Local Dev’t: The Lukewarm Decentralisation!

All things being equal, Cameroonians of voting age who have or will enrol their names on the voters list will next year be convened to the polls to choose their leaders from the country’s highest authority to grassroots leaders. Going by the existing electoral code, Presidential, Regional, Legislative and Municipal elections are due in 2025. These will be inclusive elections with very high stakes! It promises to be electrifying and expectations are very rife.
The election euphoria is growing by the day as aspiring candidates and political parties hoping to compete are already devising strategies of standing taller at the end of the polls. They are therefore laying the groundwork for electoral campaigns which usually take many forms depending on the candidate, the political party and even the nature of the electorate. The bottom line is to convince the electorate to vote for this or that candidate or party when the moment comes. Besides simply sweet-talking the electorate, which is a common political game in any democracy, aspirants will equally be showing off what they have done or are doing which they judge better than those of their opponents. Those holding elective positions would want to conserve their posts while newcomers would desire to taste the sweetness of power. The electoral manoeuvres are on! Logical in a multi-cultural nation like Cameroon.
This is where the task will be challenging to most, if not all, grassroots leaders. If the choice of candidates is made solely on the basis of achievements, then Regional Assemblies and Councils would need to go an extra mile to convince any keen elector. Without carrying out any scientific survey, it is obvious that a good number of what they drafted and presented as Regional and Communal Development Plans, on which most of them were voted into office, have largely remained on paper. The roads, water, electricity, schools, health units and other life-changing projects they envisaged are far from being a reality. Their execution is still highly awaited by the beneficiaries even as another moment of promises approaches. Difficult to say with precision the magic they would employ to do in the few months what they have been unable to achieve in the past four years. What balance sheet will they therefore present?
As the answer blows in the wind, it is however important to underline that these local authorities cannot carry the blame of the somewhat years of lacklustre development alone. Some of them had the goodwill to transform their localities and almost all of the elected officials lacked the sufficient means to materialise their visions to tangible development. The flow of financial resources from the central administration to the decentralised bodies has not been fluid. Decentralisation entails the putting in place of legal and administrative instruments, setting up specialised structures as well as transferring competences and financial resources to drive home the much-needed local development.  It has been said time and again that the transfer of powers goes with the transfer of material, financial and human resources.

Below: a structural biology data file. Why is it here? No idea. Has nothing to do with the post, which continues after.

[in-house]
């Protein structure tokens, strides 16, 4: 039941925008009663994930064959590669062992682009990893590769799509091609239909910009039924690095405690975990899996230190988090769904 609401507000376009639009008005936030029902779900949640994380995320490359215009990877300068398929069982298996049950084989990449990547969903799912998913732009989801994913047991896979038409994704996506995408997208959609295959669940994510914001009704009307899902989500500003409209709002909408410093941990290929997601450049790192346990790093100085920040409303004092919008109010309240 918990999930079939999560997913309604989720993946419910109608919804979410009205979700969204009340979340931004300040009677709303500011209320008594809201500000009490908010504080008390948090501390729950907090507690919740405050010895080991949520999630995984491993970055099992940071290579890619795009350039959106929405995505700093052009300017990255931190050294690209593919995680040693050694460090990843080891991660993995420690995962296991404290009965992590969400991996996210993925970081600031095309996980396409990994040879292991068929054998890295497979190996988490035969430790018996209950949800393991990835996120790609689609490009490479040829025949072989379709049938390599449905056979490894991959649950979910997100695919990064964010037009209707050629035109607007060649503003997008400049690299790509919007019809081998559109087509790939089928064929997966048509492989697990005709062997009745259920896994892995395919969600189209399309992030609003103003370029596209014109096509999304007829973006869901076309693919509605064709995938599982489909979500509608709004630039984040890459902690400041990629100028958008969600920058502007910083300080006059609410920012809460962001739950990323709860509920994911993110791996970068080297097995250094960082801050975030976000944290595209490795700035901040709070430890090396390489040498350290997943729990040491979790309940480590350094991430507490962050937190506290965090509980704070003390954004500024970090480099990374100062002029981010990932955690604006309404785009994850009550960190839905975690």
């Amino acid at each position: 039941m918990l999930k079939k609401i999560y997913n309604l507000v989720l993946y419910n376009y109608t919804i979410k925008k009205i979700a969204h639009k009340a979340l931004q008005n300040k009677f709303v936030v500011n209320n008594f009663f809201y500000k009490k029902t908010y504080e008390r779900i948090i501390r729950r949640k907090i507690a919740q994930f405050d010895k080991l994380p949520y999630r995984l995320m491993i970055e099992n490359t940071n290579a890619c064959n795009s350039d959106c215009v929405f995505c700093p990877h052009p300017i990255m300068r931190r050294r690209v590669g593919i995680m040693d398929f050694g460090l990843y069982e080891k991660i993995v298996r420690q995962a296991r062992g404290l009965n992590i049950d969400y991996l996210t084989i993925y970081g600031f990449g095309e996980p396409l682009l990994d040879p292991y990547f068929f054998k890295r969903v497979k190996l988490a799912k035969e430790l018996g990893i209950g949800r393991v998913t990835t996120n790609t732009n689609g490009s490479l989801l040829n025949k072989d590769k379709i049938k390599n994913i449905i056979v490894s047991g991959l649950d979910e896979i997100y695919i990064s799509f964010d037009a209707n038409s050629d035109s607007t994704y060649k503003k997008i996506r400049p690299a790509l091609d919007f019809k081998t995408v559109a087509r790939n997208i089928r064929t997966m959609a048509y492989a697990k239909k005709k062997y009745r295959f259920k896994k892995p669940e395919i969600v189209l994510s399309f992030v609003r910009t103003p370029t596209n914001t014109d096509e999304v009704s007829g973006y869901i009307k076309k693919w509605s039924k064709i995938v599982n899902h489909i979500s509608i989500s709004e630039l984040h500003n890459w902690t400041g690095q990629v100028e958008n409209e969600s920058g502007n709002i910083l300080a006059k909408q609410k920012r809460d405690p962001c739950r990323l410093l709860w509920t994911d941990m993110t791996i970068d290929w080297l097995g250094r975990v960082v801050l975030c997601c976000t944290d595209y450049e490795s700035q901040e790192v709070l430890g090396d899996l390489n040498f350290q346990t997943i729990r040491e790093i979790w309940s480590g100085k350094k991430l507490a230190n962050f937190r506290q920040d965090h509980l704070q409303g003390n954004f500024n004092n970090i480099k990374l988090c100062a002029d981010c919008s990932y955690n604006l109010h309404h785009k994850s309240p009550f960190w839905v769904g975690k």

Inasmuch as quality human resources appear to be a central factor in the performance of the Regional and Local Authorities, it must be underlined that they would not attain any objective if adequate financial resources are not made available and on time. It is true that personnel need salaries as the central government has been working to ensure that Regional Assemblies, for instance, get the FCFA 3 billion annually. The money is mostly for the day-to-day running of the decentralised bodies. Worrying how a process which could have been a real asset to local development through people-driven projects is almost reduced to a liability on the State and its scarce resources. Whereas, consistent and constant funding would have been vital for the execution of already rationally selected widespread projects which have the predisposition to develop the local areas; the raison d’être of the existence of these decentralised structures. 
Taking one and leaving the other at best breeds failure! Regrettable, this seems to have been the conscious or unconscious choice of some public authorities who appear so envious of the self-centred sovereignty. If not, what explains the lukewarm decentralisation process in the country, a local development tool acclaimed by the Head of State in several public speeches?
Underlining his conviction that, “Our fellow citizens’ desire greater participation in managing their affairs, especially at the local level,” tells of the Head of State’s desire to tackle the decentralisation challenges head-on. It was therefore obvious that on December 31, 2017, Mr. Biya made it abundantly clear that, “It is my firm belief that fast-tracking our decentralisation process will enhance the development of our Regions.  To that e...



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